LAS VEGAS — The quantity of zero-day exploits stockpiled by the U.S. government is much less than what the public may think, according to Jason Healey, a Columbia University professor and former director for Cyber Infrastructure Protection at the White House.
The NSA holds approximately “several dozen” usable zero-days, he said — which represent active, unpatched software and hardware security vulnerabilities that can be tapped into for surveillance and data extraction purposes.
Healy spoke at the DEF CON 2016 security conference Friday, where he revealed the findings of a Columbia University international relations-focused research paper that will be published in full this fall.
Over the last 14 years, the policy, procedure and authority tied to both using and disclosing government found security vulnerabilities has largely matured and become more transparent, Healy told an audience of hackers, security experts and journalists.
Beginning in 2002, with a still-classified document entitled NSPD-16 — which grew the White House’s authority to supervise zero-day disclosure decisions — the U.S. government has progressively shifted command of such cyber tools into the executive branch and away from, for example, the discretion of the NSA, FBI and Department of Justice .
In the past, when an agency discovered a zero-day exploit, the organization would typically decide — without outside oversight — whether the security vulnerability should be disclosed or remain secret for its future operational value. This is, however, no longer the standard procedure, according to Healey.
It remains unclear just how many zero-days have been privately disclosed to enterprises by the government and consequently, if those exploits were used prior to notification, he said.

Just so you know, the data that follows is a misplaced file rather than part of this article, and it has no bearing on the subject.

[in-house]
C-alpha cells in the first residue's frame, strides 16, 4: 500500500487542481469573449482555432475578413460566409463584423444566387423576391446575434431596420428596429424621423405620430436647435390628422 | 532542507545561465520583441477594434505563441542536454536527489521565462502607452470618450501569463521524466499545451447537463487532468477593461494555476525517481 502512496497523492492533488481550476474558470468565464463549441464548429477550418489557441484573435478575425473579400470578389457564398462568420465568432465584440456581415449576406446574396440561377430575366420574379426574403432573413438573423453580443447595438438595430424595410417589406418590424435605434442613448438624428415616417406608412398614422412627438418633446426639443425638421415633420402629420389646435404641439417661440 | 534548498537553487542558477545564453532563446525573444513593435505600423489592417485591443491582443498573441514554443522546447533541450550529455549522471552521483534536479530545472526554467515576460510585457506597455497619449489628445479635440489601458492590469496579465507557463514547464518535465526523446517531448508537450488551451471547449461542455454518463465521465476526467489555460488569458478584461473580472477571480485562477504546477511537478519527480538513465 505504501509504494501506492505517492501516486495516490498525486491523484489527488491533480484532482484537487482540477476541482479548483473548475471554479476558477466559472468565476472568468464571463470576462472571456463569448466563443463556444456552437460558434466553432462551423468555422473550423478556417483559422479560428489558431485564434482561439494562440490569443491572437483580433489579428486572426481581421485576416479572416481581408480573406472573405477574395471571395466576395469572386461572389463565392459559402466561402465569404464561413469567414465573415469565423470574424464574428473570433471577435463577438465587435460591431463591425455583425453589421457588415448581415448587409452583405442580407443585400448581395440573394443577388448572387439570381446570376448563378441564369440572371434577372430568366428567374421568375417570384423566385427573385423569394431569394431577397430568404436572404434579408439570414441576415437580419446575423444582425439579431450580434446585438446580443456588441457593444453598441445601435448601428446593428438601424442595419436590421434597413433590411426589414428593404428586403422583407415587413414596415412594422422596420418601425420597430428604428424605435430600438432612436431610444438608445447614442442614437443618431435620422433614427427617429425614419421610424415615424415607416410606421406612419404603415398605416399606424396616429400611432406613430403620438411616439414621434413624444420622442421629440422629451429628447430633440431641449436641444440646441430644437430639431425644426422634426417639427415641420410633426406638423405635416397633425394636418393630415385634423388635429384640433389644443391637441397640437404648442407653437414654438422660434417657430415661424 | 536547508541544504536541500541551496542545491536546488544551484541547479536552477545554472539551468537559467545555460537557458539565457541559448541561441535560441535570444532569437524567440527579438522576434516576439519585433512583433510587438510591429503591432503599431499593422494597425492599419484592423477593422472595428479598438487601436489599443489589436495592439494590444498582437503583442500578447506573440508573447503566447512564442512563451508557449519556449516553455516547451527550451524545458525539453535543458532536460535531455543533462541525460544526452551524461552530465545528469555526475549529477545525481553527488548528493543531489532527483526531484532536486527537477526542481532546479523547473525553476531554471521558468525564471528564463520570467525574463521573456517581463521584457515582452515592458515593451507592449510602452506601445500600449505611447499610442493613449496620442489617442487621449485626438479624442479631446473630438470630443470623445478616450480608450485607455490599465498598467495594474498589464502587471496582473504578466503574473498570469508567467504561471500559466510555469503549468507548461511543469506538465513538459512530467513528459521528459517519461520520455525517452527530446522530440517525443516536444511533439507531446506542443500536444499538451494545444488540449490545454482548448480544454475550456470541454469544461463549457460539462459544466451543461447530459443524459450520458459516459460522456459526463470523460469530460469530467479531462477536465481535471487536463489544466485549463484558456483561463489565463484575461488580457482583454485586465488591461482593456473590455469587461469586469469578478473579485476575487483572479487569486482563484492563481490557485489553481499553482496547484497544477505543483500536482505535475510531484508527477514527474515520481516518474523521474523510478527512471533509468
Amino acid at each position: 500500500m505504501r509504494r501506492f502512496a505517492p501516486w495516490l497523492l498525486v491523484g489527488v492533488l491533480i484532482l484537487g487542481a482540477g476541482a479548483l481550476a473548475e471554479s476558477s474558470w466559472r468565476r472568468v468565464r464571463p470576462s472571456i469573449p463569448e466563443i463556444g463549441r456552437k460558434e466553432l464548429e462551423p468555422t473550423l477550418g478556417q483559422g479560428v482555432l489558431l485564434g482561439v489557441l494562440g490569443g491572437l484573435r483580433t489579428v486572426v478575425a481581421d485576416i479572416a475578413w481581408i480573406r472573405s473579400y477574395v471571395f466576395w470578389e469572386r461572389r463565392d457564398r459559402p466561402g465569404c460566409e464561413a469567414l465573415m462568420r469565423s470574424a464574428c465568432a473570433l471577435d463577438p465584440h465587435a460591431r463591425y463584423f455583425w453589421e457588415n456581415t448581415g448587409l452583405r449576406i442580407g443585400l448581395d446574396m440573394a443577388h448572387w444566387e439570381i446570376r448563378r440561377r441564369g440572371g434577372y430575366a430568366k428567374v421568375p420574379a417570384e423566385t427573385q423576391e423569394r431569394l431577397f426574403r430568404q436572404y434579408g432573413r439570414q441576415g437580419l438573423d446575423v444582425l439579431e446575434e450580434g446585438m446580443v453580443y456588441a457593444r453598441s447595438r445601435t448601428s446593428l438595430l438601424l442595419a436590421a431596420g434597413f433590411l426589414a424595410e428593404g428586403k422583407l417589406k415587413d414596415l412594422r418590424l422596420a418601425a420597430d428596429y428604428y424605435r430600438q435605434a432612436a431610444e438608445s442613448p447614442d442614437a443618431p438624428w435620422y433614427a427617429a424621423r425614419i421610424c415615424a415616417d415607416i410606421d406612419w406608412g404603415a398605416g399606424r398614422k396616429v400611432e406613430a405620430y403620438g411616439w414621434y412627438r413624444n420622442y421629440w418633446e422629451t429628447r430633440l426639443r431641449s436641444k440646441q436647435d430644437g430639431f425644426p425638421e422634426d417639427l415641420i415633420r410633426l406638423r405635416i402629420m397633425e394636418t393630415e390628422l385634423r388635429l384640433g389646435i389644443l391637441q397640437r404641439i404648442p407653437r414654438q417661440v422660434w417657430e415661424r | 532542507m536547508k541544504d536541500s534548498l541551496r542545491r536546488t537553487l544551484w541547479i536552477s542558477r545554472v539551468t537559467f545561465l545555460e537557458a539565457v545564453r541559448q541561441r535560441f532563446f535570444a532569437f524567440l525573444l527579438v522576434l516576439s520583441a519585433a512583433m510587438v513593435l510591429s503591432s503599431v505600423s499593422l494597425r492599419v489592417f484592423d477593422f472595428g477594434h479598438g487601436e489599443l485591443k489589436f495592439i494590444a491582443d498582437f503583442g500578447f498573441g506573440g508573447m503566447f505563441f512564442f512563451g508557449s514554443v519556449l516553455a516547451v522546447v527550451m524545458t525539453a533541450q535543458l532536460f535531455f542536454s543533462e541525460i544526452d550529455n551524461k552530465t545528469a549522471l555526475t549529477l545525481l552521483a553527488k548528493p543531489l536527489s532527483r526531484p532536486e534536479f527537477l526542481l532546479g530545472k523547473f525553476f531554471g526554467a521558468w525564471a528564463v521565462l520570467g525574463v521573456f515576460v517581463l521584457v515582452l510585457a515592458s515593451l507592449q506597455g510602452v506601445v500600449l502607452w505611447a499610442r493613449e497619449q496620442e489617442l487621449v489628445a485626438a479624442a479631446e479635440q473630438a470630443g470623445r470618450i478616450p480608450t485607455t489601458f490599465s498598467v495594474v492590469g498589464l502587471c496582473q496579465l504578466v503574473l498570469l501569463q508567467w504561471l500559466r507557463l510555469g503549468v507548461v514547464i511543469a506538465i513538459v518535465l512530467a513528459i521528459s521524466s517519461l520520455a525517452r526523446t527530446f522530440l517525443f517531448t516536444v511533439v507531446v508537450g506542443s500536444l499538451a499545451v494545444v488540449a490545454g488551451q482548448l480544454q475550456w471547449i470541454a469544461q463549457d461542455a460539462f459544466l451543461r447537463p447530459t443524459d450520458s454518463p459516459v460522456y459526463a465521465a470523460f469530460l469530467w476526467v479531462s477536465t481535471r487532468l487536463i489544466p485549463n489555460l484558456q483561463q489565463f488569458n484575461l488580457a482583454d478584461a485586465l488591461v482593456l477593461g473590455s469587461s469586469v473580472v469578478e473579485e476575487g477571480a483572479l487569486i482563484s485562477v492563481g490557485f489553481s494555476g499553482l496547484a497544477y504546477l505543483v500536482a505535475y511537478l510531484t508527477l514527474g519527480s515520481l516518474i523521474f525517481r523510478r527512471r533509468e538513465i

The “several dozen” figure, Healey explained, is supported by a few key pieces of evidence, including previous information voluntarily released by the NSA regarding percentage of disclosed zero-days, a 2014 blog post written by White House adviser Michael Daniel and comments made by former defense and intelligence officials to journalists.
Additionally, a now public 2013 NSA budget document — originally leaked by whistleblower Edward Snowden — which showed a surplus of $25.1 million for the purpose of “covert purchases of software vulnerabilities,” has helped contextualize the capability of the U.S.’ top spy organization to acquire such technology. When the NSA’s 2013 zero-day budget is compared against the current market value of available zero-day exploits, the 2013 budget also generally supports Healey’s estimate of “several dozen.”
Daniel’s 2014 blog post outlined for the first time, Healey said, an important policy directive introduced by the Obama administration concerning zero-day exploit discovery. The directive defined “disclosure as the default.” For the last two years, the White House’s stance as a result became: if an exploit is found by an intelligence, law enforcement or justice division, the researcher is expected to notify the actual technology vendor whose product is flawed, immediately, at least in most cases.
While considerable gaps exist in current regulatory policy that oversees the sale, use and disclosure of zero-days, Healey said the U.S. is on the right path forward.